In December 2014 the a American Society of Gastrointestinal Endoscopy and American College of Gastroenterology joint task force released updated quality indictors that span a broad range of GI/endoscopy procedures.
While gastroenterologists are no strangers to benchmarking, the new metrics come at a time that quality reporting is becoming essential to not only outcomes, but also to how physicians are compensated.
“The new quality metrics published by the ASGE and ACG expand on measures that are already in place for virtually all GI practices,” says William Katkov, MD, a gastroenterologist with Providence Saint John’s Health Center in Santa Monica, Calif.. Whether through CMS’ Physician Quality Reporting System or a Qualified Clinical Data Registry such as GIQuIC, gastroenterologists are already tracking and reporting significant amounts of data. GI practices already have a firm foundation, which the updated metrics will improve.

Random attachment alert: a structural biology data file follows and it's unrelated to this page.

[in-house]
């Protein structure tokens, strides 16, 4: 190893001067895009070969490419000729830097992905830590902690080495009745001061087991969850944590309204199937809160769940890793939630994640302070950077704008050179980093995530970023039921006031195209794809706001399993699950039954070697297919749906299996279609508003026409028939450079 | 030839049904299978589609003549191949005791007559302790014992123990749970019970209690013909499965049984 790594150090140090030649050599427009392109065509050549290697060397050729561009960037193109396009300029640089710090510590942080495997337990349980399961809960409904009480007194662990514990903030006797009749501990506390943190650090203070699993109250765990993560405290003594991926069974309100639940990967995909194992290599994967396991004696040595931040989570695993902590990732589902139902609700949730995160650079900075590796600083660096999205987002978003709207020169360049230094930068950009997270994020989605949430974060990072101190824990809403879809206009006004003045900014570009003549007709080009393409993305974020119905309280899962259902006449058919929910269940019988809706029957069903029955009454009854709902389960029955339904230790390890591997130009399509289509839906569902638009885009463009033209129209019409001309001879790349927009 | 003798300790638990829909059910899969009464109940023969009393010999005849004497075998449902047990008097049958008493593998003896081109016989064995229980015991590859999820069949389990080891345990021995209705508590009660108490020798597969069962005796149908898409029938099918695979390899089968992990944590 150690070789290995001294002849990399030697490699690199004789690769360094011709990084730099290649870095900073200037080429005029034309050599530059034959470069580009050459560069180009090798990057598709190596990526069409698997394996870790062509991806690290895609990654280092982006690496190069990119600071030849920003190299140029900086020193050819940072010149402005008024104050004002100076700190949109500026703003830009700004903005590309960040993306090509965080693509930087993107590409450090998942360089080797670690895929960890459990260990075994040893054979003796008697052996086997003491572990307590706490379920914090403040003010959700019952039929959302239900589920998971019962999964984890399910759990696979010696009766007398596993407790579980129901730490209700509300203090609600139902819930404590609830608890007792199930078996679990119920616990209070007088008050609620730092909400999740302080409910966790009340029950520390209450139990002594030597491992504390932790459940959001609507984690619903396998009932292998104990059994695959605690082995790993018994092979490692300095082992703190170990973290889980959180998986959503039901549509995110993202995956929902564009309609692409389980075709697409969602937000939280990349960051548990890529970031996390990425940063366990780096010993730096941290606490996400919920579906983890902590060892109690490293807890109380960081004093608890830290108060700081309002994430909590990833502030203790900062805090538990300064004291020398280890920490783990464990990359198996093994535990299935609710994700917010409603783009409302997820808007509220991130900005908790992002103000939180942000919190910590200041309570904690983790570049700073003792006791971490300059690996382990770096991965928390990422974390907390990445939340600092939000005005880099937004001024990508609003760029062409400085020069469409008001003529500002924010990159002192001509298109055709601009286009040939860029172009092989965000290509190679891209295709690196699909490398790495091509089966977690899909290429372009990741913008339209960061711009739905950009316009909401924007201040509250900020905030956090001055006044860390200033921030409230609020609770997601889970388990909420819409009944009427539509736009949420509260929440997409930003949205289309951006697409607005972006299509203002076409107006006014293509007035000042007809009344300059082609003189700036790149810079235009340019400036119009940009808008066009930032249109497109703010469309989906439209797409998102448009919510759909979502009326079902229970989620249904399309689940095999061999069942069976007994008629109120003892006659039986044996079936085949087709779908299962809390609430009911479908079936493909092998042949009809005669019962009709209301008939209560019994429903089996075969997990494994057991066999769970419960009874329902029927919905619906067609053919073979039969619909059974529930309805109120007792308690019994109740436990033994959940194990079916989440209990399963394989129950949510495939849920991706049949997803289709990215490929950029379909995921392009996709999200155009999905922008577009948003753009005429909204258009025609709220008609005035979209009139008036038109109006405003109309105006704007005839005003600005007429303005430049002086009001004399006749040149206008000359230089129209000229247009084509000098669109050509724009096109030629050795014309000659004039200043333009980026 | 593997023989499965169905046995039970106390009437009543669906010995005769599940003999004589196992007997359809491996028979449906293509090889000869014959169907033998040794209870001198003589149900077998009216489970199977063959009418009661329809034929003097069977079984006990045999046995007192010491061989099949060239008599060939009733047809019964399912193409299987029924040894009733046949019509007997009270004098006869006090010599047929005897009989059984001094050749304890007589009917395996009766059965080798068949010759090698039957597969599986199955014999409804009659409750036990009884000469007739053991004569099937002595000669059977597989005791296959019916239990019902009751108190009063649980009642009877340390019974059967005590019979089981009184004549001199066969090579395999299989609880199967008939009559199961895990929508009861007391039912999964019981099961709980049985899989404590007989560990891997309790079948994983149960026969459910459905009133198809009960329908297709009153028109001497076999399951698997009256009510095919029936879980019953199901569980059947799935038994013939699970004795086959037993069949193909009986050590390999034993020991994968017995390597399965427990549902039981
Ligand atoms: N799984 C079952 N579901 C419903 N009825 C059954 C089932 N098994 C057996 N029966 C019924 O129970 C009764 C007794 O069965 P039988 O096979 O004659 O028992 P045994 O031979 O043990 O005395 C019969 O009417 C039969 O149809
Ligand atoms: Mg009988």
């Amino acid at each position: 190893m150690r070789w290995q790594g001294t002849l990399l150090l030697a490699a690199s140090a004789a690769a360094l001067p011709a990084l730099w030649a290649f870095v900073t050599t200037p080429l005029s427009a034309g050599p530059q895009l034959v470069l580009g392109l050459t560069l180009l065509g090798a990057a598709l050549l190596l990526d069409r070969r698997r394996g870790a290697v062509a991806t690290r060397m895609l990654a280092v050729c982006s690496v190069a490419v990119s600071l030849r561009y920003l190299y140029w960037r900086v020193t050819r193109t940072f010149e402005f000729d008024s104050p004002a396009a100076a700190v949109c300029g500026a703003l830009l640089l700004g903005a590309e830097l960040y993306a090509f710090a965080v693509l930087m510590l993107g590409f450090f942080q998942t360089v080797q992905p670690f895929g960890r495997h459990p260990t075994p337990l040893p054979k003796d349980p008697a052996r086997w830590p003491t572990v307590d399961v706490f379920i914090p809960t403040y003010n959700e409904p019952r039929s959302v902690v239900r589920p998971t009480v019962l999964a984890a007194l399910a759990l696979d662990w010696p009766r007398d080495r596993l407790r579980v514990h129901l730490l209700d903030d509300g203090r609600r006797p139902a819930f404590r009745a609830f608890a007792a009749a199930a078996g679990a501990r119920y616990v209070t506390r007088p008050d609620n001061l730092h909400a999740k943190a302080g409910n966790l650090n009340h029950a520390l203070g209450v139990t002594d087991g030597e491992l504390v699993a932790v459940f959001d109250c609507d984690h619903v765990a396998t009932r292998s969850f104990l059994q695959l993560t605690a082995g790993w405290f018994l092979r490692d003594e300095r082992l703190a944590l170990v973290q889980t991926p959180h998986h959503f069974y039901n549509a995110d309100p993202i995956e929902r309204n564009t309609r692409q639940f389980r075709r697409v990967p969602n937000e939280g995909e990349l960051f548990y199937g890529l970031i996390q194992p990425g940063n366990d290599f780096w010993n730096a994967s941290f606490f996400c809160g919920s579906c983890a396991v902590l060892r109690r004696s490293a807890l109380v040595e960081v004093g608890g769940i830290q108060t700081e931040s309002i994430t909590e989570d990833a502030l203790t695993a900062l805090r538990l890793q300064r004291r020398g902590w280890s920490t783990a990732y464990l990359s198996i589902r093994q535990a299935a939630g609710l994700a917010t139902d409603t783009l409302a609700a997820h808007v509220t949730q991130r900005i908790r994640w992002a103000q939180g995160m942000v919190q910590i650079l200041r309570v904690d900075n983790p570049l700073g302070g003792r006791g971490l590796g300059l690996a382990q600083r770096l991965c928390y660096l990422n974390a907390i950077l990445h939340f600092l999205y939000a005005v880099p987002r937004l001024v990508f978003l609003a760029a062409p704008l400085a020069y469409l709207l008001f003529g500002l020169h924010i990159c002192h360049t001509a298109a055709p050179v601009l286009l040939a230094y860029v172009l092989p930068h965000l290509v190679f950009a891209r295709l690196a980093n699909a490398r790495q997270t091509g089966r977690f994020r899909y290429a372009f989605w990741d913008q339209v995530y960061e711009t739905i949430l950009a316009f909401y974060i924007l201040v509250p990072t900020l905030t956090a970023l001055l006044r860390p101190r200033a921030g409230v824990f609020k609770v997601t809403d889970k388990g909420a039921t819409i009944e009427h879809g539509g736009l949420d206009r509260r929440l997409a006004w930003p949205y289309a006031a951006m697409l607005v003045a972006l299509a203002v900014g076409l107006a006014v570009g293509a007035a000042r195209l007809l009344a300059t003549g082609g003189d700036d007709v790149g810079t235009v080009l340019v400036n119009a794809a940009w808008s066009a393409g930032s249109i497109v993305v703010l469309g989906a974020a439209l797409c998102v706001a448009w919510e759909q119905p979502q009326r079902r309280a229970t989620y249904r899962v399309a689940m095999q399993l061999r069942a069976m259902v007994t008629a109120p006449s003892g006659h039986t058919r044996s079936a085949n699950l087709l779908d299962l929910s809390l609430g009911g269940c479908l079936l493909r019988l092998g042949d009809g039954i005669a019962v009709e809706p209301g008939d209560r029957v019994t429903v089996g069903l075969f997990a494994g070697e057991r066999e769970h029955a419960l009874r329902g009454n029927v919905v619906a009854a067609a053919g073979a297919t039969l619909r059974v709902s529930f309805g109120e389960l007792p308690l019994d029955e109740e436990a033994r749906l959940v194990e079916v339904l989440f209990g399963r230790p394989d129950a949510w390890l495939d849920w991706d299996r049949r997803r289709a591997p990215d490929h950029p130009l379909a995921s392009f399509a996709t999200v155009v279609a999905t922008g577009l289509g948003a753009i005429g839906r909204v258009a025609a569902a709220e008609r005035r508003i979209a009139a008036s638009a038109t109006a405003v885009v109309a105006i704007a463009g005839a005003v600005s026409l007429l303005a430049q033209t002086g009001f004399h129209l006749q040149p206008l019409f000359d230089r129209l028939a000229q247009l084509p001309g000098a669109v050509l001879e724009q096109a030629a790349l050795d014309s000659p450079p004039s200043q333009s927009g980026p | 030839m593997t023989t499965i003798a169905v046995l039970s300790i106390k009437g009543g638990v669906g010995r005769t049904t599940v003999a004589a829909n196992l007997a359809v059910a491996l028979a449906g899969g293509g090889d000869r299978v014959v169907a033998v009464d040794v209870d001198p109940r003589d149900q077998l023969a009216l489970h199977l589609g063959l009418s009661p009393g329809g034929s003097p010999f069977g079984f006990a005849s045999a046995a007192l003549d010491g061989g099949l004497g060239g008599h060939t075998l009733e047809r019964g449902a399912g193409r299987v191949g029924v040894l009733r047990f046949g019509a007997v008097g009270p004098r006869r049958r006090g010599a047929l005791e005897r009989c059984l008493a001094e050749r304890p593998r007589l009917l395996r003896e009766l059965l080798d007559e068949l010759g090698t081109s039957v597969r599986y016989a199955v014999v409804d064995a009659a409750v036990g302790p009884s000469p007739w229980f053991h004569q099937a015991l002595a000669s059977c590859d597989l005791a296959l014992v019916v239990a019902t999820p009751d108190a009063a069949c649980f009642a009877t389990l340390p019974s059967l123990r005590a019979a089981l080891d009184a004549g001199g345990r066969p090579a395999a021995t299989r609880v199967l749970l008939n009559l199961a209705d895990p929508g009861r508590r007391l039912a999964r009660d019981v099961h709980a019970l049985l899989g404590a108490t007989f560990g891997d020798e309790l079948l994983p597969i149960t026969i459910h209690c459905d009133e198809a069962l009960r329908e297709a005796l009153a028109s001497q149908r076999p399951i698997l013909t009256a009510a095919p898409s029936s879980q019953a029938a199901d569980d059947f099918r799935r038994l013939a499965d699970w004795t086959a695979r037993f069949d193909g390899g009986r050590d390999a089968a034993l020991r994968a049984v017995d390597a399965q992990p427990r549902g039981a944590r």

While quality improvement and reporting systems have become a standard part of the majority of GI practices, there are other implications beyond improvement. “The costs associated with tracking these metrics has contributed to the implementation of EMR, as well as consolidation and alignment with large health systems that can assist with data management,” says Dr. Katkov. “The cost in dollars and time associated with meeting the demands of quality measures is substantial. It is unlikely that the rewards linked to these programs offset the costs to many GI practices.”
Smart GI practices are preparing financially and considering alternative partnerships to shoulder quality reporting demands.
These new quality indicators have an increasing role in how gastroenterologists practices could have substantial benefit. “They are evidence-based and reflect a higher standard of care. If the data can be retrieved and reported efficiently, higher reimbursement as a reward quality may confer tangible benefits to GI practices,” says Dr. Katkov.